Sankalp Gupta tried too hard and ultimately conceded the full point | Photo: Amruta Mokal 

Aronyak Ghosh showed the power of two bishops as he outplayed Lucas Tomiello | Photo: Rupali Mullick

Aronyak joins Rudik at the top with 4.0/4.


Under-16 open 


Leya Garifullina managed to outplay Lakshmi C with the black pieces | Photo: Amruta Mokal

Leya is one of the leaders in under-16 girls.

Nazerke Nurgali beat Saina Salonika and moved to 4.0/4  | Photo: Amruta Mokal

Nurgali is the other leader in the under-16 girls section.


Divya Deshmukh was dubbed as the favourite to win the under-14 girls section. With 2358, she was a solid 50 points ahead of the second seed Rakshitta Ravi and a 200-point gap separated her and the third seed. But the game of chess is always unpredictable and this is what happened in the fourth round of the World Youth Chess Championships 2019. Divya lost her game to Bat-Erdene Mungunzul from Mongolia (1912).


Black's position is worse, but Divya moved her queen to d8 and simply gave up the a6 pawn. After that it was pretty easy for Mungunzul to score the full point.


Dhyana Patel and Eline Roebers drew their game on the top board to move to 3½/4 | Photo: Amruta Mokal

As many as seven girls are in the lead with 3½/4. This is one section where the fight for the title is going to be quite intense.

Under-14 girls


U14: Srihari LR of India is now the sole leader with 4.0/4

In the previous round Sreeshwan was lucky as he converted a completely minus position into a win. But this time he wasn't fortunate enough as Srihari played one powerful move after another to win the game


Srihari analyzes his win over Sreeshwan Maralakshikari

It was a powerful game by Srihari and for this we award him with the best game of the day prize by ChessBase. He is awarded the vol.1 of Fabiano Caruana's Navigating the Ruy Lopez.

Under-14 open


Video and Photo Gallery

Grandmaster, trainer and commentator Dimitri Komarov speaks about how he tried to change the mindset of chess players in Sri Lanka, his current assignment with the UAE team and lastly about Nihal Sarin. Komarov is of the opinion that when it comes to positional play Nihal is stronger than Magnus Carlsen!

Dimitri Komarov

Elene Kostava is playing in the under-18 girls section. She is also a journalist by profession as she works in the Georgian Chess TV. We speak with Elene on different topics that includes chess in Georgia, her experience in India and her future plans!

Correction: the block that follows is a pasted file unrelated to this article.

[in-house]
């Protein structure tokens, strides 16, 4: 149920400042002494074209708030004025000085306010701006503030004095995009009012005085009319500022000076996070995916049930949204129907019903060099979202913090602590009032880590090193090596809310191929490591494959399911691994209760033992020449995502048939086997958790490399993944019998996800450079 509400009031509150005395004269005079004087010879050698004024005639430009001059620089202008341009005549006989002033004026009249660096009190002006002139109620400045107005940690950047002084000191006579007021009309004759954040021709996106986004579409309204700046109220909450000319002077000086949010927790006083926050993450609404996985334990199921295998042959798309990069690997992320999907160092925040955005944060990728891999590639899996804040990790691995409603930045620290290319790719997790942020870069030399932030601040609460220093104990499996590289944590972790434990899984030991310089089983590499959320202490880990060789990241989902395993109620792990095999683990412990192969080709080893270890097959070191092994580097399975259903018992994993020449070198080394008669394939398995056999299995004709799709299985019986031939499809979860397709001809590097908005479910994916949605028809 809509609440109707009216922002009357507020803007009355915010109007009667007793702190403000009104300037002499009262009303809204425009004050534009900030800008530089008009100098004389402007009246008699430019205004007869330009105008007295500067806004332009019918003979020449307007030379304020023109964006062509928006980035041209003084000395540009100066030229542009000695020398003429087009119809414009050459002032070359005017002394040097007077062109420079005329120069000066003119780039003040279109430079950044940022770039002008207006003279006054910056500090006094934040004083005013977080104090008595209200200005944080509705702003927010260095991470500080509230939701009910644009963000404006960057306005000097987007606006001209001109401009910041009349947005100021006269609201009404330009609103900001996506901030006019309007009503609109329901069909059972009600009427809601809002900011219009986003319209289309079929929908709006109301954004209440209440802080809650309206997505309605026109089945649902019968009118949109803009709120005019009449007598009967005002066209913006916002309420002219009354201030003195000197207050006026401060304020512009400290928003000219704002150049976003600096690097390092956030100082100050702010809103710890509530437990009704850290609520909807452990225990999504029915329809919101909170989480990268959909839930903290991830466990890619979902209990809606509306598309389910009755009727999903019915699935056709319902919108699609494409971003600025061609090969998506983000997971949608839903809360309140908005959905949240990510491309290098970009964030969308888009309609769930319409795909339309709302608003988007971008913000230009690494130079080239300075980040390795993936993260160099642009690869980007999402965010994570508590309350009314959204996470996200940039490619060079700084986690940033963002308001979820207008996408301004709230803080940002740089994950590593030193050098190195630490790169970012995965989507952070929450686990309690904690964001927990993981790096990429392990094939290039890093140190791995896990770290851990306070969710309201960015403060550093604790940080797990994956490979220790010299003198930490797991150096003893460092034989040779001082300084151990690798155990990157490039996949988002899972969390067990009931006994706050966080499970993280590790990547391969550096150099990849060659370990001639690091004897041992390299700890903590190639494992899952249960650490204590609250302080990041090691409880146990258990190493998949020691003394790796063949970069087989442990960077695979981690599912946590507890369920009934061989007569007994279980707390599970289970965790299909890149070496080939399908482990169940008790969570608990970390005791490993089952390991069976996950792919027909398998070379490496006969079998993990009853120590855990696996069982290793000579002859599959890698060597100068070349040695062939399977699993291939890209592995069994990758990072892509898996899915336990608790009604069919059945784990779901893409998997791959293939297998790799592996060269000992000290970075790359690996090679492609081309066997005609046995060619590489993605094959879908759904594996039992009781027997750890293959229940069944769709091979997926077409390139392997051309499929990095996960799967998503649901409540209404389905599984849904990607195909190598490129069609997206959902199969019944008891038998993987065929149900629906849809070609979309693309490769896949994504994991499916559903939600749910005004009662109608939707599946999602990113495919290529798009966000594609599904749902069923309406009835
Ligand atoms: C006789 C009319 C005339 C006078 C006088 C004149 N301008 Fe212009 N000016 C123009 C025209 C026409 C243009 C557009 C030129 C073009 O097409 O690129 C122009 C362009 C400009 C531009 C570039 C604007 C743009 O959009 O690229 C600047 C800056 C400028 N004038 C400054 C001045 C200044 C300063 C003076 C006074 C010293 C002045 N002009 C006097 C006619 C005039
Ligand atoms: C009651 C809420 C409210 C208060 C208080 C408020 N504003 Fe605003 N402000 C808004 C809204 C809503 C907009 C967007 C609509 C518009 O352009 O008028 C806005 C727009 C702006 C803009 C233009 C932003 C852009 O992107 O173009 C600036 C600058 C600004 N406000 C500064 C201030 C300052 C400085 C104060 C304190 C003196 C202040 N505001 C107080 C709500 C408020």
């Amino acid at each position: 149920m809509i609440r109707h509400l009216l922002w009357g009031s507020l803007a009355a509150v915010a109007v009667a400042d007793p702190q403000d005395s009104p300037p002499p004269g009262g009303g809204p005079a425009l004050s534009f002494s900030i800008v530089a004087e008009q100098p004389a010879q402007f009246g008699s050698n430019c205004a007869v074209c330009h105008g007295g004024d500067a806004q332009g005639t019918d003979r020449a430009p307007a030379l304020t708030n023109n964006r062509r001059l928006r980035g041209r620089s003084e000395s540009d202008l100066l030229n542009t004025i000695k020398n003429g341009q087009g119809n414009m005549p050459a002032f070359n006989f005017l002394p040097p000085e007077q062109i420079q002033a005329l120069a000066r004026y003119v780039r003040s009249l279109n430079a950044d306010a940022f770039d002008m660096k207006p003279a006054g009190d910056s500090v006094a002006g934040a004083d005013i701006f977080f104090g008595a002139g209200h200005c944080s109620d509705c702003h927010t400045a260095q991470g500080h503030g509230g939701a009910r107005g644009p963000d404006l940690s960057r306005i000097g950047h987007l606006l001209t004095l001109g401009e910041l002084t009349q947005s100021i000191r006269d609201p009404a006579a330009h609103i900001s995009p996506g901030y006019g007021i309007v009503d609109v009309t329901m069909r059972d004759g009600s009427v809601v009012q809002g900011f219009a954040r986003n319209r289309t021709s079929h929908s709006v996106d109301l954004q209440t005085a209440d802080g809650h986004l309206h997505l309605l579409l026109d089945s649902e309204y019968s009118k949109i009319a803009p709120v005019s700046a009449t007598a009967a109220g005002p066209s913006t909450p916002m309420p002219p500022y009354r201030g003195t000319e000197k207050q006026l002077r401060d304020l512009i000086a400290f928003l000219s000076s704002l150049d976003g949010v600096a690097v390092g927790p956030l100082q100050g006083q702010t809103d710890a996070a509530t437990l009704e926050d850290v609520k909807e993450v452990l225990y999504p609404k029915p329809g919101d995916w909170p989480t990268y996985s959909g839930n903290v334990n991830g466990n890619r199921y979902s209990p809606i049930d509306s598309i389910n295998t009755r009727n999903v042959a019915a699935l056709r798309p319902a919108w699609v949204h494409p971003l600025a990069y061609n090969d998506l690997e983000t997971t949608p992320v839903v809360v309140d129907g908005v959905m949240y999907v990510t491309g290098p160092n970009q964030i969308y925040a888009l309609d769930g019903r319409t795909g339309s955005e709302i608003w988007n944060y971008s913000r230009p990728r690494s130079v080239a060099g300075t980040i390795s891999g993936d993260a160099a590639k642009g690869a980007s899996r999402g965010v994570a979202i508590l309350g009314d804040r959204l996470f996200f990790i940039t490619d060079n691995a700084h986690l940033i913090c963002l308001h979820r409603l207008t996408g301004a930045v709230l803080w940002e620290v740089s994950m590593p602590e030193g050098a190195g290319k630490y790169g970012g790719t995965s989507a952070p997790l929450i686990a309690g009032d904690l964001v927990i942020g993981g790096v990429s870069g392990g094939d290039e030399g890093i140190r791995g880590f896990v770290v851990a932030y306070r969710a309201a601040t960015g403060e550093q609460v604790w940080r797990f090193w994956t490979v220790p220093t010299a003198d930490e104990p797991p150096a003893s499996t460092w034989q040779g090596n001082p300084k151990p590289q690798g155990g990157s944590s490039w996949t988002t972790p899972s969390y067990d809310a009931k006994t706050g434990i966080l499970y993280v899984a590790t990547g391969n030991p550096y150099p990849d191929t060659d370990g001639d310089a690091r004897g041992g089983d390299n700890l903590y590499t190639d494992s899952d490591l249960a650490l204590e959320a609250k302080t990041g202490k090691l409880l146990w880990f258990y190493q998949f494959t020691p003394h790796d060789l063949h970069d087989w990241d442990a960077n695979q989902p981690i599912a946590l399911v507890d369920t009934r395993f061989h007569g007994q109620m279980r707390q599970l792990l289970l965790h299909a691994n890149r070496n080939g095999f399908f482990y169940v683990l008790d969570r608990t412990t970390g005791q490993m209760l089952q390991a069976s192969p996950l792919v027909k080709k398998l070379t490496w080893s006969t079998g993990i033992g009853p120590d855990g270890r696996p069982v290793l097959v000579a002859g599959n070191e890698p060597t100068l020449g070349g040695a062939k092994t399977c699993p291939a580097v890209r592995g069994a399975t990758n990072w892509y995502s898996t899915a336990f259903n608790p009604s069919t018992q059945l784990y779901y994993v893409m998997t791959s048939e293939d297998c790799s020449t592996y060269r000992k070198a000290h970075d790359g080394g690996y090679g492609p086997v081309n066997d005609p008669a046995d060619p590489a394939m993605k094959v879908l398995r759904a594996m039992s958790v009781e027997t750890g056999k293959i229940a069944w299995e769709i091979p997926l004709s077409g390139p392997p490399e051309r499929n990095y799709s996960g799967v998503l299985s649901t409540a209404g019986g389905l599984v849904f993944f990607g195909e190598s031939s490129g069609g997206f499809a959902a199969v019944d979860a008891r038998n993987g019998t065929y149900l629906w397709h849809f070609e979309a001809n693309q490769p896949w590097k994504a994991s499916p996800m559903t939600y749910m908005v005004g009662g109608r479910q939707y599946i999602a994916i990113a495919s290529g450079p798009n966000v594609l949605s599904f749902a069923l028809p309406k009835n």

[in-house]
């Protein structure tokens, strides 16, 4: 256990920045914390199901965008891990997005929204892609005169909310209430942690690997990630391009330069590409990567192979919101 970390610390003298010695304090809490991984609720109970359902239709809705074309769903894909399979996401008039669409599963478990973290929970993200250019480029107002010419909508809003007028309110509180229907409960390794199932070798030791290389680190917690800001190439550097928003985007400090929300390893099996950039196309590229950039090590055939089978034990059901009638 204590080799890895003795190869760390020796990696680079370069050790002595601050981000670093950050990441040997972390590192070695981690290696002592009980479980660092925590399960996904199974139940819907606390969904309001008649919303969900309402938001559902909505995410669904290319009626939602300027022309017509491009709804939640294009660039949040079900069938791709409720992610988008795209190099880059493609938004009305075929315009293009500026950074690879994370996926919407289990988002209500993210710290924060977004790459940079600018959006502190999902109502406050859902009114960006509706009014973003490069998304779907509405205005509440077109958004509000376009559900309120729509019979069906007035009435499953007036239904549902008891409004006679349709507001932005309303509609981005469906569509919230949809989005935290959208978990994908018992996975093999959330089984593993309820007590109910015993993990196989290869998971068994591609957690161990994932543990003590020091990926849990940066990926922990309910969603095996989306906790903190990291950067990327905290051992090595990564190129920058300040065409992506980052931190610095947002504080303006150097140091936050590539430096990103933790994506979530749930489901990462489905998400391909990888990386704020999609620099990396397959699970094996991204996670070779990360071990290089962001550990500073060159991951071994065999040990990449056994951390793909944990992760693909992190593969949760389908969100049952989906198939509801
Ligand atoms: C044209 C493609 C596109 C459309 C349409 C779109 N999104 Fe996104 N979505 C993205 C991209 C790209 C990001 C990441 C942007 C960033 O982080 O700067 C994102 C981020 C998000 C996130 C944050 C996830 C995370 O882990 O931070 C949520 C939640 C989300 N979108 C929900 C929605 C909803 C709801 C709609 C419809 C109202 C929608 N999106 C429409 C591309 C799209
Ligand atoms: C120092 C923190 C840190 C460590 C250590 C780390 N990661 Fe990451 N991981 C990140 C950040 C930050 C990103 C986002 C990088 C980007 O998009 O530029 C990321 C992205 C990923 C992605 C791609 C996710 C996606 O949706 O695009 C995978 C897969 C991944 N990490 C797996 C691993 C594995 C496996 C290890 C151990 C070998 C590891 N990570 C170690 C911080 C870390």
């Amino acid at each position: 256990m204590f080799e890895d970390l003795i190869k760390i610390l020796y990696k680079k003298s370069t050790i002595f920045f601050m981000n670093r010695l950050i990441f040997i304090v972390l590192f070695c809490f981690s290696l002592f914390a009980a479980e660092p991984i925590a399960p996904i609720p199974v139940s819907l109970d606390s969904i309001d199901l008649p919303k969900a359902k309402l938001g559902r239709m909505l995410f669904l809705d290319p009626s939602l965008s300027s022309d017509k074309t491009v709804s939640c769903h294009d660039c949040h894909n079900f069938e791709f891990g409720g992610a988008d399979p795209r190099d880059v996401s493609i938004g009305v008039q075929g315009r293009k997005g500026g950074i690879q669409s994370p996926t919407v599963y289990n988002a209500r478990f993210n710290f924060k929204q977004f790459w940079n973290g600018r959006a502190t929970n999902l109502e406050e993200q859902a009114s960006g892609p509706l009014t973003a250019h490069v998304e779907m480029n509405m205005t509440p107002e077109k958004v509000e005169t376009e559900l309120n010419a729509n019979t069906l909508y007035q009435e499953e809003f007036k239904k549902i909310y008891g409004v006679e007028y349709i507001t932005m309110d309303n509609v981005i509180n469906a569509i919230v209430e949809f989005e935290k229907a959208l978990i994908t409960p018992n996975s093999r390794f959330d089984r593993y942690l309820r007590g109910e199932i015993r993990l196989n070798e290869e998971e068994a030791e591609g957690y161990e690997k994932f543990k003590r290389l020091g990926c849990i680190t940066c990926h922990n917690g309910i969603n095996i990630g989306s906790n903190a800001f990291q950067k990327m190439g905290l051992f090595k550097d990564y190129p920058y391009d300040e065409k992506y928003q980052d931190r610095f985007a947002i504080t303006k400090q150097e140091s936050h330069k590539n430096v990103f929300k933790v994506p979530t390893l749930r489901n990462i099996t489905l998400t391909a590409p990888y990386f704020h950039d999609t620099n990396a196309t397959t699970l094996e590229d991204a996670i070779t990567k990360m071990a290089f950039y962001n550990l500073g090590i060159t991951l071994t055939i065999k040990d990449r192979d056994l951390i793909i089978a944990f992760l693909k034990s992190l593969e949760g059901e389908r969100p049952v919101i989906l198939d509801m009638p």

Elene Kostava is a journalist for Georgian Chess TV

Organizers provided refreshments absolutely free of cost to not only the players, but also to the coaches, parents and accompanying persons! | Photo: Amruta Mokal

Let's hope all that plastic is recycled!

When the players are not allowed to bring their own pens, you need to have a huge stock of pens! | Photo: Amruta Mokal

With over 450 youngsters taking part in six different categories, the arbiters have their hands full | Photo: Amruta Mokal

So many claims for threefold repetitions have to be carefully observed | Photo: Amruta Mokal

Tournament venue: Hotel Renaissance by the Marriott Group | Photo: Amruta Mokal

A room with a view: overlooking the Powai Lake | Photo: Amruta Mokal

Most of the international players have hardly gone outside the hotel. But within the premises they have enjoyed themselves! | Photo: Amruta Mokal

Now this player has come well-prepared for a long game!  | Photo: Amruta Mokal

For the parents of the players fighting it out inside the playing hall, this proves to be a great bonding time! | Photo: Amruta Mokal

All games


U14 open


U14 girls


U16 open


U16 girls


U18 open


U18 girls



Sagar is an International Master from India with two GM norms. He loves to cover chess tournaments, as that helps him understand and improve at the game he loves so much. He is the co-founder and CEO of ChessBase India, the biggest chess news portal in the country. His YouTube channel has over a million subscribers, and to date close to a billion views. ChessBase India is the sole distributor of ChessBase products in India and seven adjoining countries, where the software is available at a 60% discount. compared to International prices.